Viral Bacterial Parasites Called Phages Drive Co-Evolution of Gut Microbiome Interview with:

Dr Pauline Scanlan Royal Society-Science Foundation Ireland University Research Fellow/APC Faculty, APC Microbiome Institute, Biosciences, University College Cork, Éire

Dr. Scanlan

Dr Pauline Scanlan
Royal Society-Science Foundation Ireland University Research Fellow/APC Faculty,
APC Microbiome Institute, Biosciences,
University College Cork, Éire What is the background for this study?

Response: The human gut is host to an incredible diversity of microbes collectively known as the gut microbiome. Each of us has a unique collection of bacterial strains that form part of the gut microbiome. This uniqueness is of potentially crucial importance with respect to host health as we know that differences in bacterial strain diversity within species could have a range of positive or negative consequences for the human host. For example, some strains of a given bacteria are harmless whilst another strain of the same bacterial species could kill you. A classic example of such a difference in strain functionality is exemplified by the gut bacterium Escherichia coli – one strain called E. coli Nissle 1917 is used as a probiotic and another, E. coli O157:H7, has been responsible for a number of deadly food-borne pathogen outbreaks. Therefore a better understanding of what drives bacterial strain diversity is not just fundamental to our understanding of the ecology and evolution of microbes but is also highly relevant for improvements in human health and disease prevention. What drives strain diversity in the human gut?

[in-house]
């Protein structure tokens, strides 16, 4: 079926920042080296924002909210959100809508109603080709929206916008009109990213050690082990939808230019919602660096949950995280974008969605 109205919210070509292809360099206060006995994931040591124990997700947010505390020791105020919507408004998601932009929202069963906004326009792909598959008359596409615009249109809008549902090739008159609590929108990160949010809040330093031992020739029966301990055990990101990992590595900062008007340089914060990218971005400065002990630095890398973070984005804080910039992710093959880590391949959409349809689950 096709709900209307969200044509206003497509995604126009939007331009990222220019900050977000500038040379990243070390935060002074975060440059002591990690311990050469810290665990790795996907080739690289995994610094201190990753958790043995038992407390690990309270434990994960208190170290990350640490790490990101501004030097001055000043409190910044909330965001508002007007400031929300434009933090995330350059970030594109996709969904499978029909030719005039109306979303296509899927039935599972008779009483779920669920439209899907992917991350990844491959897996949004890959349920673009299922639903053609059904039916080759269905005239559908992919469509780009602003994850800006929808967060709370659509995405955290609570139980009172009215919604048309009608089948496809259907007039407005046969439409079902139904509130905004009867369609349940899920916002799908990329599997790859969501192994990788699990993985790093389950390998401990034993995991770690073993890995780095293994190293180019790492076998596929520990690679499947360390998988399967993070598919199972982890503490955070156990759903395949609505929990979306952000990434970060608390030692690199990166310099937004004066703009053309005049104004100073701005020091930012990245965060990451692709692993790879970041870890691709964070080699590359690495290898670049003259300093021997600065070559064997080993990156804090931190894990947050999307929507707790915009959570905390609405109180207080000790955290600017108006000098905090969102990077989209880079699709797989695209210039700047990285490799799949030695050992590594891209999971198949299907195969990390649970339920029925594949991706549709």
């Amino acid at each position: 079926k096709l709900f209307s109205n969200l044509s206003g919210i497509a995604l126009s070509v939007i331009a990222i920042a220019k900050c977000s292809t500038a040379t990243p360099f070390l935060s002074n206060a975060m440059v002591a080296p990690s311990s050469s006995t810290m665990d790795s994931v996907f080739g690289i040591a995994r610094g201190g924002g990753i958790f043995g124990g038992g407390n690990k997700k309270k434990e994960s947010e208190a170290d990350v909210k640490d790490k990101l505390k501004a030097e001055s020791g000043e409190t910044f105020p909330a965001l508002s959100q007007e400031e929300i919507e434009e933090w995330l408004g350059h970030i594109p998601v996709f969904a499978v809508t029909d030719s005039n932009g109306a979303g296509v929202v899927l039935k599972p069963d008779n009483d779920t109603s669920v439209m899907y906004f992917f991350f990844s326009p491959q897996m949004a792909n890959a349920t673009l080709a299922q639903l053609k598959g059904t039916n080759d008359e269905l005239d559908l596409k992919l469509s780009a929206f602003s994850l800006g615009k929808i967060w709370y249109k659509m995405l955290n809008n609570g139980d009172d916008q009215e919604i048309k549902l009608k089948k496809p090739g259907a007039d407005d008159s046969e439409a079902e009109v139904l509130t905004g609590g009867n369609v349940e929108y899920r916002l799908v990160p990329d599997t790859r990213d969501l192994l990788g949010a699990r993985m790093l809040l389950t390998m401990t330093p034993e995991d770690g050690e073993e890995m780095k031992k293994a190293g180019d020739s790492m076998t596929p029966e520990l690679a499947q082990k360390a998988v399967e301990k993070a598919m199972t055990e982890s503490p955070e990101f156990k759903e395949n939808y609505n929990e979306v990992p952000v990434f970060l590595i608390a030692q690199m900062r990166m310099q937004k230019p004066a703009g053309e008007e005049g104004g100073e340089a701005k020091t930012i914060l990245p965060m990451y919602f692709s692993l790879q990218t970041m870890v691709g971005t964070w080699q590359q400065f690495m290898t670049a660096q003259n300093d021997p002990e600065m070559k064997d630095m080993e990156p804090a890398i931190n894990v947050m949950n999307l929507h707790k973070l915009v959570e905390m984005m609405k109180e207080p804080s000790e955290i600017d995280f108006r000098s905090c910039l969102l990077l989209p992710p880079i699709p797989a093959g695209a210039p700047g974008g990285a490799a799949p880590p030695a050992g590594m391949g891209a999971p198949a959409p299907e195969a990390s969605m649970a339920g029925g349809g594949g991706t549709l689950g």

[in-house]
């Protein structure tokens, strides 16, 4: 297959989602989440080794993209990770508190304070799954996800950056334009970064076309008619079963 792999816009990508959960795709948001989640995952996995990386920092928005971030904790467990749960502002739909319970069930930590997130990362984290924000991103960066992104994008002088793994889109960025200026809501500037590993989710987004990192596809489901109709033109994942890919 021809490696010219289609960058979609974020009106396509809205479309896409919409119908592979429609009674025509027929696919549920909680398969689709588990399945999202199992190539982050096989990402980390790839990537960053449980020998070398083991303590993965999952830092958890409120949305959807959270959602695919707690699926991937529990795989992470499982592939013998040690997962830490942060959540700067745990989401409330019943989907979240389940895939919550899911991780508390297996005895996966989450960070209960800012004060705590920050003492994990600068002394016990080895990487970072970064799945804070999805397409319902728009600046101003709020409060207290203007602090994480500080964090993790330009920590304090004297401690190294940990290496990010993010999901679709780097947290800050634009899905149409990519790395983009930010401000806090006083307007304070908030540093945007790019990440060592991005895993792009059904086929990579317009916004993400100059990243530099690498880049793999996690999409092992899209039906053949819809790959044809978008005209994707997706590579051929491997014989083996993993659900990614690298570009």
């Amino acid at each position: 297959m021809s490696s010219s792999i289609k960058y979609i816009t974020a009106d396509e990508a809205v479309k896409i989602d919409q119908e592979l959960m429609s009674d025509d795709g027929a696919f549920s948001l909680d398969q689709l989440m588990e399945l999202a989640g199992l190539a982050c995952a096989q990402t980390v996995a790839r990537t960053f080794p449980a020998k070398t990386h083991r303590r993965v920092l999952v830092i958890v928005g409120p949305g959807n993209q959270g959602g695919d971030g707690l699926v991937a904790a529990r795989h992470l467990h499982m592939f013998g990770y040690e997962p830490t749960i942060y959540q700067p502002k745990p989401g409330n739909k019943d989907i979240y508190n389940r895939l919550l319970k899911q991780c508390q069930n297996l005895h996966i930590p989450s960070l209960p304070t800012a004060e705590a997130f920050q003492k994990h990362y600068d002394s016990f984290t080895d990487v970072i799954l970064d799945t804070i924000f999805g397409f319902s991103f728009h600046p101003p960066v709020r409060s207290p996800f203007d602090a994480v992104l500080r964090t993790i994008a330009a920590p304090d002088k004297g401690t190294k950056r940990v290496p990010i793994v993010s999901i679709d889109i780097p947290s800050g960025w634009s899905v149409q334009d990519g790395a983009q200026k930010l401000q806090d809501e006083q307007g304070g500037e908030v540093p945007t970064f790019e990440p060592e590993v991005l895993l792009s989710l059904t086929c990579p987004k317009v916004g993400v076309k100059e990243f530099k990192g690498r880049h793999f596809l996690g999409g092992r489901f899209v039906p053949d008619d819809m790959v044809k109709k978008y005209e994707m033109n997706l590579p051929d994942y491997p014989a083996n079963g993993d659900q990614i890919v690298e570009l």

Response: This is a good question – although little known about within-host bacterial evolution and the process of strain diversification in the gut there are a number of possible factors one can consider in this regard. However, I was interested in assessing the evidence for a very particular process known as antagonistic coevolution (AC) between bacteria and their viral parasites, bacteriophages (phages) in driving strain diversity in the gut. Can you explain what bacteriophages are?

Response: Phages are viral parasites of bacteria.

There are two main types of phages – lytic and lysogenic. To infect a bacterial cell, phages bind to specific receptors on the cell. Upon infecting a bacterial cell, lytic phages essentially hijack and replicate inside the bacterial host making multiple viral progeny which they release into the environment upon cell lysis. Lysogenic phages can go through this lytic cycle but can also integrate into the bacterial genome and be passed down to daughter bacterial cells upon cell replication and division. How does coevolution of bacteria and bacteriophages drive diversity of the gut microbiome?